Tuesday, October 4, 2016

How to build a UHF SATCOM antenna for under $20 FINAL PART

I received many e-mails about my UHF SATCOM antenna article, some of them asking nicely and some downright obscene. I have many reason whey I didn't finish the article, which run the gamut from starting a new career to getting divorced, but looking back I should have not left you hanging.

That said, if you follow the directions in the post on Radio Reference you'll find out how to build the phase harness for the radiating elements.  It's fairly simple to do and will take you less than a day to build if you have the proper tools and patience.

Use my dimensions but use the phasing instructions on THIS THREAD and you'll succeed. I built a version using a large magnet and made me a mobile SATCOM antenna and it works amazingly well, even without amplification.

I also replaced the reflector at the rear of the first antenna I built with an old parabolic dish from a discarded DISH network antenna and turned it into a permanent UHF SATCOM base antenna and can now listen to UHF SATCOM from anywhere.

Currently I am working on a small handheld version. I will post a how-to article on it as soon as I get it done.

To the many who followed this series of articles and were patiently waiting for the other shoe to drop, thanks for your missives and overwhelming patience. To the other guy who just told me to go fuck myself, fuck you too.

-Steve Douglass


NSA in bed with Yahoo - allowed spy software on mail servers.

REUTERS: Yahoo Inc last year secretly built a custom software program to search all of its customers' incoming emails for specific information provided by U.S. intelligence officials, according to people familiar with the matter.

The company complied with a classified U.S. government directive, scanning hundreds of millions of Yahoo Mail accounts at the behest of the National Security Agency or FBI, said two former employees and a third person apprised of the events.

Some surveillance experts said this represents the first case to surface of a U.S. Internet company agreeing to a spy agency's demand by searching all arriving messages, as opposed to examining stored messages or scanning a small number of accounts in real time.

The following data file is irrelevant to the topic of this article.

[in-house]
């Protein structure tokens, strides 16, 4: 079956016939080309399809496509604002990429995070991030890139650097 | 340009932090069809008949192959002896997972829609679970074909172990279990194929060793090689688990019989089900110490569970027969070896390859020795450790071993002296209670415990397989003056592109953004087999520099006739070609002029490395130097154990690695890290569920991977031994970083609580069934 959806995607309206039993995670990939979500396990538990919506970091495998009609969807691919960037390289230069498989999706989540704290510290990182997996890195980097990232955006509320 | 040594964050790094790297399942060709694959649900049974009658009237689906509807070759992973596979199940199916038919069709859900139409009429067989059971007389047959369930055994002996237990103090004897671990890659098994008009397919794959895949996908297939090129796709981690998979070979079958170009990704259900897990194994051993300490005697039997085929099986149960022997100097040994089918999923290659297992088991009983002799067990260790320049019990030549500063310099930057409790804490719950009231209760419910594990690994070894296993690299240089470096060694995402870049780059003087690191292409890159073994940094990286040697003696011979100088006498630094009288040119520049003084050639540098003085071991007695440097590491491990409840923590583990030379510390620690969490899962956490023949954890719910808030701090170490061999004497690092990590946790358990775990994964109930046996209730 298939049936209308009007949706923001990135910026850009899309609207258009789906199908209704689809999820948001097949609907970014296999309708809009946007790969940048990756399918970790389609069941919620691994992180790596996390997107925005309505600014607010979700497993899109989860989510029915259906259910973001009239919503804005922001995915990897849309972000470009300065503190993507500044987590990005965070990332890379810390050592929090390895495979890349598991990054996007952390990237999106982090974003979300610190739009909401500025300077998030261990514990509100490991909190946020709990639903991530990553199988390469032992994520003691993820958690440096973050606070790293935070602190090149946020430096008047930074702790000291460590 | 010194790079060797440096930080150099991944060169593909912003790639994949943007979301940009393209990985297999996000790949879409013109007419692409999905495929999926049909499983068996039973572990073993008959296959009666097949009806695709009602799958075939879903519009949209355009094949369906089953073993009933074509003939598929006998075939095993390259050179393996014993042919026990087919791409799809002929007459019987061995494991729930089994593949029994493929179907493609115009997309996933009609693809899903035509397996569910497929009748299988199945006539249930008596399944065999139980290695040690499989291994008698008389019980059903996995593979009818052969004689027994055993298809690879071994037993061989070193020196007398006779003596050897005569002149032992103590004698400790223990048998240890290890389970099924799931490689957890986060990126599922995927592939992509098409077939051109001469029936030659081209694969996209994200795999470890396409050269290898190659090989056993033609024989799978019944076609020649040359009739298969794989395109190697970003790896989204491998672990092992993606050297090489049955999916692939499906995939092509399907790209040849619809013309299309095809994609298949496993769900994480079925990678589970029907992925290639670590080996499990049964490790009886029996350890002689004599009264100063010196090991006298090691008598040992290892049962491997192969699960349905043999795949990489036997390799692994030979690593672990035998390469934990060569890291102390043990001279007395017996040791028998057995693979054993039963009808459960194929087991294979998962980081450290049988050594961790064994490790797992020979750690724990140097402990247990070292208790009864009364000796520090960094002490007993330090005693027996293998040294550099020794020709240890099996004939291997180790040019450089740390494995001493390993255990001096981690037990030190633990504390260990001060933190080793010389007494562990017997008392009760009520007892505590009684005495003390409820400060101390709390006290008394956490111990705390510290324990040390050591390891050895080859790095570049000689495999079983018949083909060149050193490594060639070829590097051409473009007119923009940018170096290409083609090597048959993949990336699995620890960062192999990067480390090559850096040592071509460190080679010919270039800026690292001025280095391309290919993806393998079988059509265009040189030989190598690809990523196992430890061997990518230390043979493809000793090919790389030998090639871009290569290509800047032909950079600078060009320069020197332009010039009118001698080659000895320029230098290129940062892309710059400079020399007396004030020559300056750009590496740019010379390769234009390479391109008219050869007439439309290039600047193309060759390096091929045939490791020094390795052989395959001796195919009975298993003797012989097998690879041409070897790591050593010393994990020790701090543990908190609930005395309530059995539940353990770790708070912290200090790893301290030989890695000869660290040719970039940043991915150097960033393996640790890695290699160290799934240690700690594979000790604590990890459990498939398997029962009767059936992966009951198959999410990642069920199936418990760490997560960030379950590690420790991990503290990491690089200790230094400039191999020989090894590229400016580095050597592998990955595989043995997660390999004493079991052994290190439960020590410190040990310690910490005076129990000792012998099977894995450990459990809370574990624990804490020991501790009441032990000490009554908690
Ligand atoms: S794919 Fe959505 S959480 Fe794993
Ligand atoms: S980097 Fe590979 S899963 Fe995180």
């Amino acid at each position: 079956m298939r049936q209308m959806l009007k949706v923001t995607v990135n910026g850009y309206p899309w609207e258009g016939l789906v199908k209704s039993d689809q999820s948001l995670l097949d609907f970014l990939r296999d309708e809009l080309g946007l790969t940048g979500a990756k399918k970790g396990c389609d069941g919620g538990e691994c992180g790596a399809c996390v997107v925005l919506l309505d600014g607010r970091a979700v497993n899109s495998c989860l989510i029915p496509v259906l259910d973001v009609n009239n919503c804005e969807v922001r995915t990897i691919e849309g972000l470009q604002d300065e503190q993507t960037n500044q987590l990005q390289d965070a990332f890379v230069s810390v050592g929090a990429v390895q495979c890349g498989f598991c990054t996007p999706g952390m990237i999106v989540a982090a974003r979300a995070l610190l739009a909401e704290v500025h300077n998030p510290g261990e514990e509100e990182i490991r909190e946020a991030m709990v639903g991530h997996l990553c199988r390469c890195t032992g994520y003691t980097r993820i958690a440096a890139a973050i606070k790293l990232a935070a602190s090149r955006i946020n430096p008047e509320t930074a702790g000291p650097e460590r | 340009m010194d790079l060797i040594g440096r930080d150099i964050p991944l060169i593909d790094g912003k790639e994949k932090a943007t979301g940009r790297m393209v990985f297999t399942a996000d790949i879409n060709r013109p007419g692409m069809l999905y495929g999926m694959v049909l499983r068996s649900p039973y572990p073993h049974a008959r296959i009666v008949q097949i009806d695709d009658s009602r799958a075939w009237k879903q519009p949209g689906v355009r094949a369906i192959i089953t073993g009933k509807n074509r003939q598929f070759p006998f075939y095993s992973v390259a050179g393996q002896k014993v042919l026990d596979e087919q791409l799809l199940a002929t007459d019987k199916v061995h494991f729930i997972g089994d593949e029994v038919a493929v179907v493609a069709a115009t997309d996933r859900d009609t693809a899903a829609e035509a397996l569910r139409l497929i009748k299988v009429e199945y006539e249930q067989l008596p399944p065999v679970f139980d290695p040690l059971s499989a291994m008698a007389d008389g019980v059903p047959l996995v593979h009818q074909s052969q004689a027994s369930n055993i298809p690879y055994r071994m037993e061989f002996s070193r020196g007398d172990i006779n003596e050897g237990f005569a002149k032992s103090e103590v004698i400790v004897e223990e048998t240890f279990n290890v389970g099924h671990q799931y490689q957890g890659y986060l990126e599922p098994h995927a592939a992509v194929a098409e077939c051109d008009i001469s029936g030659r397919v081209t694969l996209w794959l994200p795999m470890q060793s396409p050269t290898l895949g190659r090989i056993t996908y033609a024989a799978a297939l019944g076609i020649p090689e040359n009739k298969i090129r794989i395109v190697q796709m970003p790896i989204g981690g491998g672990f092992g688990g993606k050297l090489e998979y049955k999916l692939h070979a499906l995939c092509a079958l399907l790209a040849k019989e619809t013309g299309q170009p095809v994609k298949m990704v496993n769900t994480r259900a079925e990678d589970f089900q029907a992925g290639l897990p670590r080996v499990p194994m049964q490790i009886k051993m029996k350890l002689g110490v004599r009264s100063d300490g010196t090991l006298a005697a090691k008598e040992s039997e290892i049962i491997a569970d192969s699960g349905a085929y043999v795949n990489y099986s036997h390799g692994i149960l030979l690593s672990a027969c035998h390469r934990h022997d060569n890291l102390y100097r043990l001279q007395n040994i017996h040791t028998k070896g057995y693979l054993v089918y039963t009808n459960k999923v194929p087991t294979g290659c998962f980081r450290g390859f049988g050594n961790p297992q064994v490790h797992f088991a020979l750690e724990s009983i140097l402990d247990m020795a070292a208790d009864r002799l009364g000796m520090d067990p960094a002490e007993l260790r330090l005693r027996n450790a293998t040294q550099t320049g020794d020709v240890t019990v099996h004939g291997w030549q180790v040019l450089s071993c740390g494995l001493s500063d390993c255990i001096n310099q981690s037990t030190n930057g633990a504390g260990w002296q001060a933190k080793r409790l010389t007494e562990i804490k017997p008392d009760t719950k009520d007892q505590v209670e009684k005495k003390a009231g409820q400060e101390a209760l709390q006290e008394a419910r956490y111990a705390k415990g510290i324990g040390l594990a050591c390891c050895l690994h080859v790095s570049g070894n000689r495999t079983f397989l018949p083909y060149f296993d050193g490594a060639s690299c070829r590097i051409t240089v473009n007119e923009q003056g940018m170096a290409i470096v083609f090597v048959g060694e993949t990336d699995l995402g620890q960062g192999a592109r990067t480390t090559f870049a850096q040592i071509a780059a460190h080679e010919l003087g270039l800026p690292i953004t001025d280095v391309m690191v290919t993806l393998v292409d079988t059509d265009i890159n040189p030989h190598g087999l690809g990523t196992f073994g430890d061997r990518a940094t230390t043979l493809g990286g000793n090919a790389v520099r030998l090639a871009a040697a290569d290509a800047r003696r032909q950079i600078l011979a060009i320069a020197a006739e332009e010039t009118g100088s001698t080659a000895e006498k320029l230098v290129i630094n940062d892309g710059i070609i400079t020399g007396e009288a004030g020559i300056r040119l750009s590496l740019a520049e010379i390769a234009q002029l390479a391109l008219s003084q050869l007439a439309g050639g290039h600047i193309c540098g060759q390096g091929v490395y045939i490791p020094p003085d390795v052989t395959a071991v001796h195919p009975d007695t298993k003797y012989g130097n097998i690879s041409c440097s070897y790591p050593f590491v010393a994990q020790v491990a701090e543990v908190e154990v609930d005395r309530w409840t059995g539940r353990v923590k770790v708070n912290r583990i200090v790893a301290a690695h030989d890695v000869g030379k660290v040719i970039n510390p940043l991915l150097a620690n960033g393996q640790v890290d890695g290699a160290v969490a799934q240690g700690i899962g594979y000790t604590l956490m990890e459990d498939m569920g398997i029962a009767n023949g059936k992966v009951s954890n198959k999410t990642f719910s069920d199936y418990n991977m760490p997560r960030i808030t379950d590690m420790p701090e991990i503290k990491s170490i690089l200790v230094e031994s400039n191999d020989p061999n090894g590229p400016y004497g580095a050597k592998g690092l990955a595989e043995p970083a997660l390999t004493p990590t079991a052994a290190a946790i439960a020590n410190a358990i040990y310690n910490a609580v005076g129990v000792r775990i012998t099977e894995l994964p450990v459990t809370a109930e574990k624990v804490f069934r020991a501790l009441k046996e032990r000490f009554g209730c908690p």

It is not known what information intelligence officials were looking for, only that they wanted Yahoo to search for a set of characters. That could mean a phrase in an email or an attachment, said the sources, who did not want to be identified.

Reuters was unable to determine what data Yahoo may have handed over, if any, and if intelligence officials had approached other email providers besides Yahoo with this kind of request.

According to the two former employees, Yahoo Chief Executive Marissa Mayer's decision to obey the directive roiled some senior executives and led to the June 2015 departure of Chief Information Security Officer Alex Stamos, who now holds the top security job at Facebook Inc."Yahoo is a law abiding company, and complies with the laws of the United States," the company said in a brief statement in response to Reuters questions about the demand. Yahoo declined any further comment.

Through a Facebook spokesman, Stamos declined a request for an interview.

The NSA referred questions to the Office of the Director of National Intelligence, which declined to comment.

The demand to search Yahoo Mail accounts came in the form of a classified directive sent to the company's legal team, according to the three people familiar with the matter.

U.S. phone and Internet companies are known to have handed over bulk customer data to intelligence agencies. But some former government officials and private surveillance experts said they had not previously seen either such a broad directive for real-time Web collection or one that required the creation of a new computer program.

"I've never seen that, a wiretap in real time on a 'selector,'" said Albert Gidari, a lawyer who represented phone and Internet companies on surveillance issues for 20 years before moving to Stanford University this year. A selector refers to a type of search term used to zero in on specific information.

"It would be really difficult for a provider to do that," he added.

Experts said it was likely that the NSA or FBI had approached other Internet companies with the same demand, since they evidently did not know what email accounts were being used by the target. The NSA usually makes requests for domestic surveillance through the FBI, so it is hard to know which agency is seeking the information.

Reuters was unable to confirm whether the 2015 demand went to other companies, or if any complied.
Alphabet Inc's Google and Microsoft Corp, two major U.S. email service providers, did not respond to requests for comment.


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